Compare any two graphics cards:
Radeon HD 7770 vs Radeon R7 250
IntroThe Radeon HD 7770 uses a 28 nm design. AMD has clocked the core speed at 1000 MHz. The GDDR5 RAM runs at a frequency of 1125 MHz on this specific model. It features 640 SPUs as well as 40 TAUs and 16 Rasterization Operator Units.
Compare those specs to the Radeon R7 250, which features a clock frequency of 1000 MHz and a GDDR5 memory frequency of 1150 MHz. It also features a 128-bit memory bus, and makes use of a 28 nm design. It is comprised of 384 SPUs, 24 TAUs, and 8 Raster Operation Units.
BenchmarksThese are real-world performance benchmarks that were submitted by Hardware Compare users. The scores seen here are the average of all benchmarks submitted for each respective test and hardware.
3DMark Fire Strike Graphics Score
Power Usage and Theoretical Benchmarks
Power Consumption (Max TDP)
As far as performance goes, the Radeon R7 250 should theoretically be a small bit better than the Radeon HD 7770 in general. (explain)
Texel RateThe Radeon HD 7770 should be quite a bit (about 67%) faster with regards to AF than the Radeon R7 250. (explain)
Pixel RateIf running with lots of anti-aliasing is important to you, then the Radeon HD 7770 is superior to the Radeon R7 250, and very much so. (explain)
Please note that the above 'benchmarks' are all just theoretical - the results were calculated based on the card's specifications, and real-world performance may (and probably will) vary at least a bit.
Radeon HD 7770
Radeon R7 250
Memory Bandwidth: Memory bandwidth is the maximum amount of information (measured in megabytes per second) that can be transported across the external memory interface in one second. It's calculated by multiplying the card's interface width by its memory clock speed. In the case of DDR type memory, it must be multiplied by 2 again. If DDR5, multiply by ANOTHER 2x. The higher the bandwidth is, the better the card will be in general. It especially helps with AA, HDR and high resolutions.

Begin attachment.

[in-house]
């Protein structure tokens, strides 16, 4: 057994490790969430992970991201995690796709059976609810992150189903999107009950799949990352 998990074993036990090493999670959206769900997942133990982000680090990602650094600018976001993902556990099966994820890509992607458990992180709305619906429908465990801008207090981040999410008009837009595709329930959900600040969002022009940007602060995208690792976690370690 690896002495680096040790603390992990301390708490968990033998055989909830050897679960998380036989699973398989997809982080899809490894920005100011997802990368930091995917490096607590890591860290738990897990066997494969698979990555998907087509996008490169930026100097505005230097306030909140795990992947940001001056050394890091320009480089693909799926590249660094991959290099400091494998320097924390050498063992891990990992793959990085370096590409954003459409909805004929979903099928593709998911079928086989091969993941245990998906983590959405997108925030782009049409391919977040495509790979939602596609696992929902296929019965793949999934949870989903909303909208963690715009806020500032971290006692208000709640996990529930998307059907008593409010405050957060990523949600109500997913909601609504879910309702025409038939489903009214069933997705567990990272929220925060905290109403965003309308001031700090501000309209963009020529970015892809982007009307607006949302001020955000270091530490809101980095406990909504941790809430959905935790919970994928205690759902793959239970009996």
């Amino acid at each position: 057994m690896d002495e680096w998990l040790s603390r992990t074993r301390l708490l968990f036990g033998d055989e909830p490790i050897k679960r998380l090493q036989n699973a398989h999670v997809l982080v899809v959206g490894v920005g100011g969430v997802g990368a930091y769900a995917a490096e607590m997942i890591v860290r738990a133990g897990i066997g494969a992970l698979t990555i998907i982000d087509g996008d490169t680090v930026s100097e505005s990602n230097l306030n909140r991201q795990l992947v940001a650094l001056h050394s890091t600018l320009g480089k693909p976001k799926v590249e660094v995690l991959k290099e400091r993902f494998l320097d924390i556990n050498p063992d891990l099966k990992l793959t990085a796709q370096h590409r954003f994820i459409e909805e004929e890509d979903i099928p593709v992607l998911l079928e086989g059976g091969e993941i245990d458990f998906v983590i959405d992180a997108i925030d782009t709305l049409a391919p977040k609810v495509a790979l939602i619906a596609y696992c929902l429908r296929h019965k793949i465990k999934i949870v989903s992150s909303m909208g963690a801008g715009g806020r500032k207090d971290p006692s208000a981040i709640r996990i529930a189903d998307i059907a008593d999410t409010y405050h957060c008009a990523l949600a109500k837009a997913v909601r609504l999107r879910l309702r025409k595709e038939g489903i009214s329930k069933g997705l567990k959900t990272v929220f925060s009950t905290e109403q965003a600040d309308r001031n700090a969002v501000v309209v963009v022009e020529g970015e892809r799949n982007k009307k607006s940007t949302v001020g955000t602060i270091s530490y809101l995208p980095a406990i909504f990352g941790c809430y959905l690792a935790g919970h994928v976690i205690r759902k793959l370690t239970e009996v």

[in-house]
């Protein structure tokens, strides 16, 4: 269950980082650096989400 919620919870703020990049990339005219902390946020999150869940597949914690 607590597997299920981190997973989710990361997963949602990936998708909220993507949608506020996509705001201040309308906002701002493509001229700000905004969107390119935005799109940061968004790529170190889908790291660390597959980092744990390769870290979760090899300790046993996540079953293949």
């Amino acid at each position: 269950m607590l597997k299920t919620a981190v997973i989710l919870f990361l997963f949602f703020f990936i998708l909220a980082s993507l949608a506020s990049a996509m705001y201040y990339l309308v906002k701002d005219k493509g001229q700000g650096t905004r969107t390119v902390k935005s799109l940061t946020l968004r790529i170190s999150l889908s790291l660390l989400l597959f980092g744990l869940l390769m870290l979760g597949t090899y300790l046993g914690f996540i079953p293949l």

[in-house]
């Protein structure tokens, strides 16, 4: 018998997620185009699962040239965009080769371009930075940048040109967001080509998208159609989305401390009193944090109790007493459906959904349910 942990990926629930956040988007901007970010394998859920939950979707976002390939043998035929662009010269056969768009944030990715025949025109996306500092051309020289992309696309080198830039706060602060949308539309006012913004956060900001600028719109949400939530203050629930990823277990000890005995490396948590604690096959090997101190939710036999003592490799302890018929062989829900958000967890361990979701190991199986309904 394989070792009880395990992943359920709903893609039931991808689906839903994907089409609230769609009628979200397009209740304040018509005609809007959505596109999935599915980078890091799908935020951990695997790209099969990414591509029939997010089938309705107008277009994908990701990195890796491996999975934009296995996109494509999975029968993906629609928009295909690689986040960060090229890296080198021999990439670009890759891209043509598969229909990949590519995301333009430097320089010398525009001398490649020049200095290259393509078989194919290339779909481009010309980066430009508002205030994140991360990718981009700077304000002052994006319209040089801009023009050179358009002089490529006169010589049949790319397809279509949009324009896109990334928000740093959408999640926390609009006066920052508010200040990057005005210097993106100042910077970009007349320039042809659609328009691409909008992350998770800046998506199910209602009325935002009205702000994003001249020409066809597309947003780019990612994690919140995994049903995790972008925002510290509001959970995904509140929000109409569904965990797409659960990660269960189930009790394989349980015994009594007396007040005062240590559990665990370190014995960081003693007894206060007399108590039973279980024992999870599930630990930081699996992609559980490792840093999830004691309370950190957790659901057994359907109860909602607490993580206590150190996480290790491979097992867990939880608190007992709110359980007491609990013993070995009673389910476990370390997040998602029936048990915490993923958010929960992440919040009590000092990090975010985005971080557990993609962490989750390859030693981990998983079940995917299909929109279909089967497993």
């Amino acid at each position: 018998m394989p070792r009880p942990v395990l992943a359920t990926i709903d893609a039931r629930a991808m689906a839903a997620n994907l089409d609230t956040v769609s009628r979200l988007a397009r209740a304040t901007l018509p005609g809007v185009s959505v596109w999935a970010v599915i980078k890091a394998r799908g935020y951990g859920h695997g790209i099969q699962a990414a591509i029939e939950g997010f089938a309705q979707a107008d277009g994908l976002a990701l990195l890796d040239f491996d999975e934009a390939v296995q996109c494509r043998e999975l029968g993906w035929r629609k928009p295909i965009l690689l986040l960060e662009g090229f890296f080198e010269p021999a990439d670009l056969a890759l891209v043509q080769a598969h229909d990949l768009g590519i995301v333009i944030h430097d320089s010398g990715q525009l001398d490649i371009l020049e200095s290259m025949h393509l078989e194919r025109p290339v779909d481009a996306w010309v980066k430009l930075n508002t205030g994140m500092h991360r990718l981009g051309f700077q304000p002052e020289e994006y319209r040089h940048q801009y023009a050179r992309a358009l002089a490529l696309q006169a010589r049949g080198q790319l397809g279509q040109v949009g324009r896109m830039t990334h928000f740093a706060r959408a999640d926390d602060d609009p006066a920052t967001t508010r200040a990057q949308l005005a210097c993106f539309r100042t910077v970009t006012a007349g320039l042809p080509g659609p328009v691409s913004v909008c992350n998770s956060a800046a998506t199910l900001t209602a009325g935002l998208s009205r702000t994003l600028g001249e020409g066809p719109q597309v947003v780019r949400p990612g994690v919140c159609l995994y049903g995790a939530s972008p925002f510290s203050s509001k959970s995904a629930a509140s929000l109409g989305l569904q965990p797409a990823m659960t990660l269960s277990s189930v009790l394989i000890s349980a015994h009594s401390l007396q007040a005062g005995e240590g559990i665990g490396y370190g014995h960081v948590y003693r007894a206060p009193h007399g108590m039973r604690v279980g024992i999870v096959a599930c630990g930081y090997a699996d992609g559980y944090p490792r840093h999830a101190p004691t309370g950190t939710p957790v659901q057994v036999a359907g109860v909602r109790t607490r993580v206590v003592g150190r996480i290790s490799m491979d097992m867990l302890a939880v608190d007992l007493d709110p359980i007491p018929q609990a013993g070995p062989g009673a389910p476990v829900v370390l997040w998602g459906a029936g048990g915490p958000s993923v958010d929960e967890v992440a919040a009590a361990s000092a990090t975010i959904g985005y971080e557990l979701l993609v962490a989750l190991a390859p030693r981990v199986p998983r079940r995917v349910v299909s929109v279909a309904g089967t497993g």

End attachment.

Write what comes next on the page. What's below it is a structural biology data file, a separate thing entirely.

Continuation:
Texel Rate: Texel rate is the maximum number of texture map elements (texels) that can be applied in one second. This number is worked out by multiplying the total amount of texture units by the core speed of the chip. The higher the texel rate, the better the card will be at texture filtering (anisotropic filtering - AF). It is measured in millions of texels processed in a second.
Pixel Rate: Pixel rate is the maximum amount of pixels that the graphics chip could possibly record to its local memory in one second - measured in millions of pixels per second. Pixel rate is calculated by multiplying the number of Render Output Units by the the core clock speed. ROPs (Raster Operations Pipelines - sometimes also referred to as Render Output Units) are responsible for drawing the pixels (image) on the screen. The actual pixel rate is also dependant on many other factors, most notably the memory bandwidth of the card - the lower the memory bandwidth is, the lower the potential to get to the maximum fill rate.
Radeon HD 7770
Radeon R7 250